This year was the year of the unremarkable - nothing earth shattering happened that would change the face of computing as we know it. It was evolution, not revolution. But that is not a bad thing for the channel - less obsolete inventory, longer lifecycles and falling prices as economies of scale were realised gave resellers a chance to breathe easy.
Top points to Intel and Microsoft for offering logical advancements instead of releasing a raft of new products. We were not herded into 64-bit (although there were some meek efforts) nor into Intel's new BTX format, which has been designed to make ATX PCs obsolete and unrepairable.
Microsoft got over Service Pack 2 issues and made a weak attempt to convert us all to Media Centre Edition before giving up and focusing on Longhorn (now called Vista) and due for release in late 2006. And we still have Office 2003 - although a new version will become available next year.
Similarly, other manufacturers released evolutionary products. Wi-Fi went from 54Mpbs to 108Mbps (although this is still not a standard), hard disks hit 500MB with credit to companies like Maxtor for innovative external one touch drives in network (NAS) and USB/Firewire (DAS).
Apple proved it was not longer (just) a computer company by cashing in on the rising digital music wave. But it adopted a proprietary iTunes format when MP3 would have been more logical, if not as profitable. And it announced it was swapping camps to Intel CPUs. If anybody is thinking about it, don't try to run OS X on any PC because there will be a special "Anti-Dell" chip inside to stop this. Again, proprietary standards so I award major minus points to bad Apples.
Digital rights management (DRM) hit the headlines with Hollywood producers opting for comprehensive protection of their titles. This was aided and abetted by Apple, Microsoft, Intel and others who are building DRM into everything they do. It will be interesting to see if Sony BMG escape prosecution with its hidden rootkits on music CDs. Bad Sony, bad DRM - what happened to fair use policies?
Kazaa was in court for most of the year. It's a shame it was set up on some exotic island where the ruling did not count. File sharing was very big and the Hollywood producers and music makers really did have something to worry about. BitTorrent up, up and away...
Piracy reached new heights with counterfeit Microsoft Office and Windows XP CDs appearing at computer markets and online auction sites across the country. It seems there's no need to visit Asia to break copyright laws anymore. Major loss of brownie points to Australian Customs for letting this in and killing off legitimate channel sales. Don't tolerate it - support the Business Software Association of Australia.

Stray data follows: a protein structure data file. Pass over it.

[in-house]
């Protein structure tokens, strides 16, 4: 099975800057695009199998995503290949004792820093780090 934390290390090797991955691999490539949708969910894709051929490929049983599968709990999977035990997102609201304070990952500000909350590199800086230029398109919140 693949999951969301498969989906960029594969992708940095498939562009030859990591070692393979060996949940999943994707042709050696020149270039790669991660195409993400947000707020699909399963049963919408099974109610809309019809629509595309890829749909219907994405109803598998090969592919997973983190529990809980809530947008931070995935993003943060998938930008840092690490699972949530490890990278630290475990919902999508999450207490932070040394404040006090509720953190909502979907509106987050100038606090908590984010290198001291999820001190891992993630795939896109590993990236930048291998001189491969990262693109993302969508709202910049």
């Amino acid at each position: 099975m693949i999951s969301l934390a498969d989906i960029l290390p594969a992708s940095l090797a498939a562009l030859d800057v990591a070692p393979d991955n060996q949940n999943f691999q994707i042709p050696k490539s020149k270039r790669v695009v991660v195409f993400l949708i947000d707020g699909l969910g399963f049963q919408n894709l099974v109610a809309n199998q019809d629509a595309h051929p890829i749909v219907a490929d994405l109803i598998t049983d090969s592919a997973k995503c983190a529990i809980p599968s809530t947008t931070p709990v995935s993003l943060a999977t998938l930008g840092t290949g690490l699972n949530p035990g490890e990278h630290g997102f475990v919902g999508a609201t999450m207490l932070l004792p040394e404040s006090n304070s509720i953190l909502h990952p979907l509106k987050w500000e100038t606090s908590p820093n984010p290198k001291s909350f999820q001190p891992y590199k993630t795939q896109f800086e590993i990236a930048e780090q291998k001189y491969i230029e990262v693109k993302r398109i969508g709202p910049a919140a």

Shonky resellers continued to offer goods at prices below legitimate costs. It is time to name and shame them - make sure customers know you are legitimate and sell genuine products.
Some manufacturers and distributors were guilty of abysmal return authorisation services. Resellers should vote with their wallets and go to those who look after them - it is not just about price.
Security was and still is the hot topic. I have never seen so many smiling security vendors - for once they are telling the truth that it is nasty out there on the Internet and we need tools to surf safely. But a word of advice - go to the ACCC right now and insist that Microsoft doesn't develop a firewall, antivirus and spyware solution as an integral part of Longhorn.
LCD screens were hot (but cool) - not just the 17-inch monitor but 30-inch or larger TVs. Prices fell faster than Jude Law's trousers with good entry-level offerings for about $300. It's time to stop producing nasty, environmentally unfriendly CRT models.
Notebooks also became affordable with the first sub-$1000 models arriving mid-year. Sure they were basic but they fuelled the take up of this logical PC replacement. Prices have stabilised for now and the result is that more people are looking to buy notebooks.
Digital cameras were a lost market. PC resellers were well placed to offer these but the traditional camera and mass merchants got there first. So too with MP3 players and convergence devices - will the IT channel never learn?